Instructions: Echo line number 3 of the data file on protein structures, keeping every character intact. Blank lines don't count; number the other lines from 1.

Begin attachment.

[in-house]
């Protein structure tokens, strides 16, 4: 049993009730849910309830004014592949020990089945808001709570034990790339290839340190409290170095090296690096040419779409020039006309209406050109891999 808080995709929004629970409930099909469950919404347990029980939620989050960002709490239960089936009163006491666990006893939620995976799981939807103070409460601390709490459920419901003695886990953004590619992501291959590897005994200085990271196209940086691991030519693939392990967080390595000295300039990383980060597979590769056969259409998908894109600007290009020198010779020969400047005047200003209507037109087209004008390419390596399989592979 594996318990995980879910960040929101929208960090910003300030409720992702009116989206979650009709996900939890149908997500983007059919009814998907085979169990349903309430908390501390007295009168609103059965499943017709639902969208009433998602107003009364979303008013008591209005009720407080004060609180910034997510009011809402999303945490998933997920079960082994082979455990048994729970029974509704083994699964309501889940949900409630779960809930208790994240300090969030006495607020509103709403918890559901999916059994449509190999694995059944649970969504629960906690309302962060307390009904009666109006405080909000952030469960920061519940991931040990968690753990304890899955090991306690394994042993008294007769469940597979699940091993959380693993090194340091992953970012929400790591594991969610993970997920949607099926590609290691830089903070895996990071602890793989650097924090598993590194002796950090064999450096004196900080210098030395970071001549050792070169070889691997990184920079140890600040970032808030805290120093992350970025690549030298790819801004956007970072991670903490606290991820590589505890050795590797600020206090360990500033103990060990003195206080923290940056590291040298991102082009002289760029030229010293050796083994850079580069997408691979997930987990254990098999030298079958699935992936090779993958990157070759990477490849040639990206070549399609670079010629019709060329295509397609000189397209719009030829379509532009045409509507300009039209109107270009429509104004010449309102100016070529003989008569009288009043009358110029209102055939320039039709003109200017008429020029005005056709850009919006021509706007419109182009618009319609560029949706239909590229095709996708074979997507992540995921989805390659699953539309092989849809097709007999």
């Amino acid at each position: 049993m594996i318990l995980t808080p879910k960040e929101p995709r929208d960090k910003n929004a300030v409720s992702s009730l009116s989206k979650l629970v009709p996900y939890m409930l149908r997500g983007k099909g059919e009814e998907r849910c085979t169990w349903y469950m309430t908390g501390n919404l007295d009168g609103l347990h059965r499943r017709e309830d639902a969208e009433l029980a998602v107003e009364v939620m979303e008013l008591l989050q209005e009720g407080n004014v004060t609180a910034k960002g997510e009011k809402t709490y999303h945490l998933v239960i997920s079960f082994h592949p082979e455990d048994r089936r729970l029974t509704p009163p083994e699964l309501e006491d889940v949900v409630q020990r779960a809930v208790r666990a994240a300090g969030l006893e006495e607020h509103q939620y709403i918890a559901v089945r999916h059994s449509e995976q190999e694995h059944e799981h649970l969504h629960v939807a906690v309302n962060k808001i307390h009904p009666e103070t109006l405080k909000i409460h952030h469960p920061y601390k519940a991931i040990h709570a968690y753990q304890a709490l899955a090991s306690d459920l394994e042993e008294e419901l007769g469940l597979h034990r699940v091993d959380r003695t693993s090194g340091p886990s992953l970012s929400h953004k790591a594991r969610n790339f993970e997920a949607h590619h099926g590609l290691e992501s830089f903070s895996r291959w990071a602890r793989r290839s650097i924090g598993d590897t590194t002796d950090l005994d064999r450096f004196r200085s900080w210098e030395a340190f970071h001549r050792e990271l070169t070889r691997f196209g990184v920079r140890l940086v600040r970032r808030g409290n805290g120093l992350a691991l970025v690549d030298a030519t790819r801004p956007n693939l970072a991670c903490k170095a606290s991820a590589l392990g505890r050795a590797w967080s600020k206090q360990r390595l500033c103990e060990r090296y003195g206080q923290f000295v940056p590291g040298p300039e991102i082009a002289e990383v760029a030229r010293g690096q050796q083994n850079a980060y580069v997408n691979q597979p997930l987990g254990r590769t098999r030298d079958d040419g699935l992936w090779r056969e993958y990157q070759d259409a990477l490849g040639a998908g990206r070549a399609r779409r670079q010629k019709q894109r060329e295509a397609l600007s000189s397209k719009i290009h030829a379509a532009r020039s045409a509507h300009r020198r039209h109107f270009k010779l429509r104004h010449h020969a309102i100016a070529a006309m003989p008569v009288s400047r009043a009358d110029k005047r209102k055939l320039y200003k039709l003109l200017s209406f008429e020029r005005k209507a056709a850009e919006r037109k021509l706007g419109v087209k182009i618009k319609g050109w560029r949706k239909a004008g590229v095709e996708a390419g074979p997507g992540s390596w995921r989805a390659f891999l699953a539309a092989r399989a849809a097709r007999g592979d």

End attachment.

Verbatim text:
């Amino acid at each position: 049993m594996i318990l995980t808080p879910k960040e929101p995709r929208d960090k910003n929004a300030v409720s992702s009730l009116s989206k979650l629970v009709p996900y939890m409930l149908r997500g983007k099909g059919e009814e998907r849910c085979t169990w349903y469950m309430t908390g501390n919404l007295d009168g609103l347990h059965r499943r017709e309830d639902a969208e009433l029980a998602v107003e009364v939620m979303e008013l008591l989050q209005e009720g407080n004014v004060t609180a910034k960002g997510e009011k809402t709490y999303h945490l998933v239960i997920s079960f082994h592949p082979e455990d048994r089936r729970l029974t509704p009163p083994e699964l309501e006491d889940v949900v409630q020990r779960a809930v208790r666990a994240a300090g969030l006893e006495e607020h509103q939620y709403i918890a559901v089945r999916h059994s449509e995976q190999e694995h059944e799981h649970l969504h629960v939807a906690v309302n962060k808001i307390h009904p009666e103070t109006l405080k909000i409460h952030h469960p920061y601390k519940a991931i040990h709570a968690y753990q304890a709490l899955a090991s306690d459920l394994e042993e008294e419901l007769g469940l597979h034990r699940v091993d959380r003695t693993s090194g340091p886990s992953l970012s929400h953004k790591a594991r969610n790339f993970e997920a949607h590619h099926g590609l290691e992501s830089f903070s895996r291959w990071a602890r793989r290839s650097i924090g598993d590897t590194t002796d950090l005994d064999r450096f004196r200085s900080w210098e030395a340190f970071h001549r050792e990271l070169t070889r691997f196209g990184v920079r140890l940086v600040r970032r808030g409290n805290g120093l992350a691991l970025v690549d030298a030519t790819r801004p956007n693939l970072a991670c903490k170095a606290s991820a590589l392990g505890r050795a590797w967080s600020k206090q360990r390595l500033c103990e060990r090296y003195g206080q923290f000295v940056p590291g040298p300039e991102i082009a002289e990383v760029a030229r010293g690096q050796q083994n850079a980060y580069v997408n691979q597979p997930l987990g254990r590769t098999r030298d079958d040419g699935l992936w090779r056969e993958y990157q070759d259409a990477l490849g040639a998908g990206r070549a399609r779409r670079q010629k019709q894109r060329e295509a397609l600007s000189s397209k719009i290009h030829a379509a532009r020039s045409a509507h300009r020198r039209h109107f270009k010779l429509r104004h010449h020969a309102i100016a070529a006309m003989p008569v009288s400047r009043a009358d110029k005047r209102k055939l320039y200003k039709l003109l200017s209406f008429e020029r005005k209507a056709a850009e919006r037109k021509l706007g419109v087209k182009i618009k319609g050109w560029r949706k239909a004008g590229v095709e996708a390419g074979p997507g992540s390596w995921r989805a390659f891999l699953a539309a092989r399989a849809a097709r007999g592979d």